In general, there was a positive correlation between the forest cover loss and the Agriculture expansion (AE) and the Population density (PD), and a negative correlation with the Distance from roads (DR) and the Slope (SL). This situation is due to the increase of population of North Kivu province last decades. As twenty six percent of North Kivu population rely on agriculture [44], so they need accessing to agriculture lands not far from roads and in flat areas.
Furthermore, the Figure 8 (AE) indicates that the coefficients of the Geographically Weighted Regression model for the Agriculture expansion had different values over the North Kivu province. The deeper color (blue) suggests the strong associations between the Forest cover loss and the agriculture expansion, while the lighter color (yellow) shows the week correlations. The Figure 8 (DR, PD, SL) shows the same reality for the parameters Distance from roads, Population Density and Slope.
Figure 8. Spatial distribution of Key factors explaining deforestation
Considering the above reality, the correlation between forest loss and agriculture expansion was strong in the western part of Lubero territory and in North of Beni territory (Figure 8.AE). The survey on deforestation causes initiated in 2012 by the DRC national Ministry of Environment and Tourism revealed agriculture as key driver of forest cover loss in Beni and Lubero territories. According to the survey report, forests have been disappearing in these territories due to shifting agriculture, perennial crop plantations and slash-and-burn agriculture [41]. In the same way, according to Figure 8 (DR), the relationship between the Forest cover loss and the distance from road was stronger in North-west of Beni territory, center of Lubero and northern part of Rutshuru than other parts of the province.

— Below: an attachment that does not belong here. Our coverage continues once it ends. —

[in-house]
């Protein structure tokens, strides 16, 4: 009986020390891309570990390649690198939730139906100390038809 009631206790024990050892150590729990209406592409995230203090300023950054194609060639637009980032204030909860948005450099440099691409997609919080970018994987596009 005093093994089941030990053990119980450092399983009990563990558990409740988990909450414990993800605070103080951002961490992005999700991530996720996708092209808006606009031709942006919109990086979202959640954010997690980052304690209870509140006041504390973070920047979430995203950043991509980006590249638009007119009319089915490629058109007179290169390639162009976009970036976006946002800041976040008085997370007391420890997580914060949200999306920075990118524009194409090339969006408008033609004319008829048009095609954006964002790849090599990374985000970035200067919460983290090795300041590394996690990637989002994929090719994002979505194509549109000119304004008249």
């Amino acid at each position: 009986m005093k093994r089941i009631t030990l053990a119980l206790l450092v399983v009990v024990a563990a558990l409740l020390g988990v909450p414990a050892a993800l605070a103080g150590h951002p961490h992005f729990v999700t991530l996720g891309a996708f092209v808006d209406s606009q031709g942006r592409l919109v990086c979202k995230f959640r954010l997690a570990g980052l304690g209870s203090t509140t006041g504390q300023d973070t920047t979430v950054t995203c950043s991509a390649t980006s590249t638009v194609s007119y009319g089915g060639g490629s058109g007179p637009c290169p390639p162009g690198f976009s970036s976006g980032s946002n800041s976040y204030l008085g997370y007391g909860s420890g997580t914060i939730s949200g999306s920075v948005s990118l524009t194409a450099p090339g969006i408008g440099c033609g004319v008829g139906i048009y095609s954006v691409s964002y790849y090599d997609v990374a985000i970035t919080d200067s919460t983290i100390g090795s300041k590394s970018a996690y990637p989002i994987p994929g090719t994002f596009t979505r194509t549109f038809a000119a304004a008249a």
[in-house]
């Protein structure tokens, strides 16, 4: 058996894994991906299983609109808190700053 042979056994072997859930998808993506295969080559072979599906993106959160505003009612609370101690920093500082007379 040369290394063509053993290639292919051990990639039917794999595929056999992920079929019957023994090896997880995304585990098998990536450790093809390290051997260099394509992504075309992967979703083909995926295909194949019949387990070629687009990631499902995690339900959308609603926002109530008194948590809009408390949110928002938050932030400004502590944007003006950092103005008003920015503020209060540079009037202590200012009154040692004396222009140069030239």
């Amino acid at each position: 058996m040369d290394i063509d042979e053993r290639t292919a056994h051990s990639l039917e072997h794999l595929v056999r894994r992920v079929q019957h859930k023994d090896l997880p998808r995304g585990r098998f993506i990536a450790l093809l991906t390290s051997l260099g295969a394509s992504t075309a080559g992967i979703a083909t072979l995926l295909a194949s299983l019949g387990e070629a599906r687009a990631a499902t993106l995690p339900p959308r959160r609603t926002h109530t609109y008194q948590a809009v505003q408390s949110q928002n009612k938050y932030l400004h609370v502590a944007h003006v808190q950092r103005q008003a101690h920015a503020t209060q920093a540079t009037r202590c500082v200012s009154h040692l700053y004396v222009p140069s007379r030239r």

6. Conclusions

This study assessed the forest cover loss in the North Kivu province, Eastern part of DRC and analyzed its key explaining factors. The study was carried-out for the 2001 to 2015 period. A set of twenty potential independent variables were modelled and analyzed via a geospatial approach to identify the key explaining factors from them.
Using ArcGIS 10.3 software tools, results revealed an annual deforestation rate of 1.7% in the North Kivu province that equal to 700 hectares of forest cover loss every year. Both OLS and GWR regression models were tested and the GWR was estimated as the best predictive model for the Forest cover loss in the study area. The Koenker (BP) Statistic of OLS had a statistically significant p-Value (0.000*) indicating that the regression model was not stationary. Hence, there was a variation of the explaining variables in the geographic space, thus the OLS was not a good model to explain the Forest cover loss. The GWR model has the smallest AICc (103054.83) than OLS (106086.8456) and, the highest Adjusted R-square (0.9364) than the OLS (0.8984).
Using the GWR model, we identified four key factors that explained the forest cover loss in the study area. We found a positive correlation between the forest cover loss and Agriculture expansion (AE) and the Population density (PD), and a negative correlation between the Forest cover loss and the Euclidean Distance from roads and the Slope (SL).
In the last decades, the population of North Kivu province has increased while most of them rely on the agriculture for their livelihood. Accordingly, more forest cover was converted to agriculture area, especially in the regions near the roads as well as in less steep areas.
Based on our findings, we recommend the promotion of the sedentary farming in North Kivu and the prohibition of the stubble-burning and shifting agriculture. Moreover, the steep areas should be taken as priority during the afforestation and reforestation activities.


Autors are thankful to the Evangelical University of Africa (UEA-Bukavu), for access to the virtual library. Special thanks to all who accepted to read this paper and provided valuable suggestions.